The issue with continuing to bring up aspects of your past as evidence of your current or future capabilities is that, inevitably, people are going to scrutinize that past and then expect you to be accountable for it.
It might not be a particularly profound lesson, but it is one Amy Klobuchar is learning with haste this week, just as the Iowa caucuses are set to take place and determine which Democrat Iowans will support in the primary.
Klobuchar, who is currently campaigning Iowa, has been called on by the Minneapolis NAACP and Black Lives Matter Twin Cities, as well as other organizations, to suspend her campaign for president due to new information that has surfaced from a 2002 case which resulted in a life sentence for a then 16-year-old Myon Burrell, while Klobuchar was the Hennepin County attorney.
Klobuchar has frequently cited the case, both in her current bid for the Democratic nomination and in her campaign for Senate, as evidence of her stance on gun control and her commitment to seeking justice, particularly on behalf of African American communities. Tyesha Edwards, the 11-year-old victim in the case who was struck and killed by a stray bullet, was black.
Klobuchar’s portrayal of the case seemed to be an easy talking point. A young black girl was killed because of gun violence, and as County attorney, Klobuchar helped to secure justice. However, after an Associated Press report that notes cash was offered to witnesses in exchange for information and that reduced sentences were offered to those who testified, even the jury foreman said he has regrets about the outcome.
“Maybe we should have taken more time,” he told the AP, “Maybe we should have said we couldn’t decide.”
Those also aren’t the only new details that have come to light since Burrell’s conviction. Ike Tyson, one of Burrell’s co-defendants, has admitted to firing the gun that killed Tyesha, and he along with another person on the scene have since said Burrell wasn’t even there when it all went down.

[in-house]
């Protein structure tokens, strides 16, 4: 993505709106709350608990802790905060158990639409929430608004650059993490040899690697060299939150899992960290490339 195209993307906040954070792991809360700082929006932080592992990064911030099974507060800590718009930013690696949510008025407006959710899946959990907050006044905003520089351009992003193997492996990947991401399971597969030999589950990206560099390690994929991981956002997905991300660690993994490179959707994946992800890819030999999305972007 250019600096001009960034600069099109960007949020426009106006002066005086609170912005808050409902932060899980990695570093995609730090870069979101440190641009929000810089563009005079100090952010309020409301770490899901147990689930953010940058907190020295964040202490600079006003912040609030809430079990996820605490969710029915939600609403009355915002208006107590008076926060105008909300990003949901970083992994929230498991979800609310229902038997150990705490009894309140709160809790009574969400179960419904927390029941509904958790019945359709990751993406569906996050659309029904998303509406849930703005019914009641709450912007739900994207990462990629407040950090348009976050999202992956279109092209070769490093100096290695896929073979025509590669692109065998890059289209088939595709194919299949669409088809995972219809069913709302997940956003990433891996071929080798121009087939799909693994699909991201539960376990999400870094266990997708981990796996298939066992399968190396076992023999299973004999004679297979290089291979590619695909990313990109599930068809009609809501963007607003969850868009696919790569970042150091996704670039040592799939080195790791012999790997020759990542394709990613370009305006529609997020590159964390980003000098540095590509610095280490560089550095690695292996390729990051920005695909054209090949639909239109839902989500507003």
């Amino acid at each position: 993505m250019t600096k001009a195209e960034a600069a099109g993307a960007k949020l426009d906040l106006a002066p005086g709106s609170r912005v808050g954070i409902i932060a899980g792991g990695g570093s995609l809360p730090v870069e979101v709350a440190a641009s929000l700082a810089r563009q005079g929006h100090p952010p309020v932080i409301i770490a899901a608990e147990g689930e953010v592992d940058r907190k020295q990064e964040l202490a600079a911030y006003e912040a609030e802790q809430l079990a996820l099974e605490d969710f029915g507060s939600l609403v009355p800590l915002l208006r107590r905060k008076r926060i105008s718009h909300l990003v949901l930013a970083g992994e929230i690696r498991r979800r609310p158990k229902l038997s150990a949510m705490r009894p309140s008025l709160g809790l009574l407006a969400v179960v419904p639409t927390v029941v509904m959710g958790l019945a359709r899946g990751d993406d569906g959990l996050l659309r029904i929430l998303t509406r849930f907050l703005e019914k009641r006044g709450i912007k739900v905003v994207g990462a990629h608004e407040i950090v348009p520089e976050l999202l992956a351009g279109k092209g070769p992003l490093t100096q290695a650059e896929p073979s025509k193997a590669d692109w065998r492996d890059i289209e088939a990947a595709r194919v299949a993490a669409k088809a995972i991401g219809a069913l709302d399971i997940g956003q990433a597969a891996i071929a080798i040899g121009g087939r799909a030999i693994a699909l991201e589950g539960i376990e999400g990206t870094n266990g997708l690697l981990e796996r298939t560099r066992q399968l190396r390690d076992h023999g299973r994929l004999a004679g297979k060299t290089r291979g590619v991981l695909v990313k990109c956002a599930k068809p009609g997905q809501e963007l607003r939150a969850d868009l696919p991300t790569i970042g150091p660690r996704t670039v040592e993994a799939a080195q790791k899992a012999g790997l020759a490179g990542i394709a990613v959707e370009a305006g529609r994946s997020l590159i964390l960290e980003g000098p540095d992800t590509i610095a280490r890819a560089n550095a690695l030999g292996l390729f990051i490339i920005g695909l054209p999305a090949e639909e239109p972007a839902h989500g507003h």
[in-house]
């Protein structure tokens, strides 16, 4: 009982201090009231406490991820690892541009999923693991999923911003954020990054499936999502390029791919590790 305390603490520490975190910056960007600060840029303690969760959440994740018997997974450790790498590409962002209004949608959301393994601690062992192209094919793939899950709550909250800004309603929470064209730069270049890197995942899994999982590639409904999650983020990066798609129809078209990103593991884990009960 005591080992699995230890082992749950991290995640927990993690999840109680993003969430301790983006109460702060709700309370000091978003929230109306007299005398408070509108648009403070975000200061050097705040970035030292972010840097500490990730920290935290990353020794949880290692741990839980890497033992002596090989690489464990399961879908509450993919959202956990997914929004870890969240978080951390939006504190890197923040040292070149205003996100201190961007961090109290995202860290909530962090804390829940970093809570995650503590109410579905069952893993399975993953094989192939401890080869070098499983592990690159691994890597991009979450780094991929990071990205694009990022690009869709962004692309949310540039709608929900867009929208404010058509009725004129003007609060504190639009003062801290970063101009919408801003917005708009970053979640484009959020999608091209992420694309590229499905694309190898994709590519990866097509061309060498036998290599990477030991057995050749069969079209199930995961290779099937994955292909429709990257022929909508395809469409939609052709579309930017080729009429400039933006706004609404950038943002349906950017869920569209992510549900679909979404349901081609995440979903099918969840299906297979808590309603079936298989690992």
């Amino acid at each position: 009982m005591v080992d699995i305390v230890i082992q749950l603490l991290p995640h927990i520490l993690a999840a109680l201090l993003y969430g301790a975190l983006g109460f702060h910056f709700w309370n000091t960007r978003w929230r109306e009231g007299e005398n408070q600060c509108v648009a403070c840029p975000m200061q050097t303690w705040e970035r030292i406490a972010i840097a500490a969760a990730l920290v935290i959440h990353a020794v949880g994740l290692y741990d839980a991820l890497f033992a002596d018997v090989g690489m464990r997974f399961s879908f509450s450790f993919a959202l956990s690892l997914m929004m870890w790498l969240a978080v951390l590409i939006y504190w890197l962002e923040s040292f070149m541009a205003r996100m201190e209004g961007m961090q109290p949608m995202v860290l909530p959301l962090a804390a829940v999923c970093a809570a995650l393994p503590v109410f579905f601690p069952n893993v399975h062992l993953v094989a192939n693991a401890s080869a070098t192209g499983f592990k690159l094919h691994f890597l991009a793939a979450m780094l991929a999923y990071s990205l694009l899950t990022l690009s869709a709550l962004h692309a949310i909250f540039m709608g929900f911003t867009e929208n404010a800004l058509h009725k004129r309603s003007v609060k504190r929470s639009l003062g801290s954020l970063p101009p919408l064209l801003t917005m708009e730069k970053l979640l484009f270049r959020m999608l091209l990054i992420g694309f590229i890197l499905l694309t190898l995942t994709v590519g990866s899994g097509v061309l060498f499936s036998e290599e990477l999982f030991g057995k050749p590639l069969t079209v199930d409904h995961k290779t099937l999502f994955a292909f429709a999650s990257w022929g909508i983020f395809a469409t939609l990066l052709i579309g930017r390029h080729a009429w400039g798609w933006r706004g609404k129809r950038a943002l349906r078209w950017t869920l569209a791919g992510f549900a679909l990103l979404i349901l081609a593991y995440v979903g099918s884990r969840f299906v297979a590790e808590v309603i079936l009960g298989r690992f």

For his part, Burrell has maintained his innocence, and rejected all plea deals, while his lawyer, Daniel Guerrero, regarding Klobuchar’s involvement told the New York Times, “I don’t think she had much to do with the case,” before continuing, “I wish she would stop citing the Edwards case as an example of her being aggressive prosecutor. Though certainly tragic that an 11-year-old girl died, it’s equally as bad that a 16-year-old boy was likely wrongfully convicted and sentenced to a life term in the face of an aggressive and often short-sighted prosecution.”
Meanwhile, Klobuchar told New Hampshire Public Radio, “If there is new evidence this should be reviewed immediately because the job of the prosecutor is to convict the guilty and protect the innocent.”
Whatever the outcome of the AP report, it’s perhaps time for Klobuchar to retire the story of Burrell’s conviction as one that speaks to her dedication to justice and safety for everyone, particularly if those claims were on shaky grounds to begin with.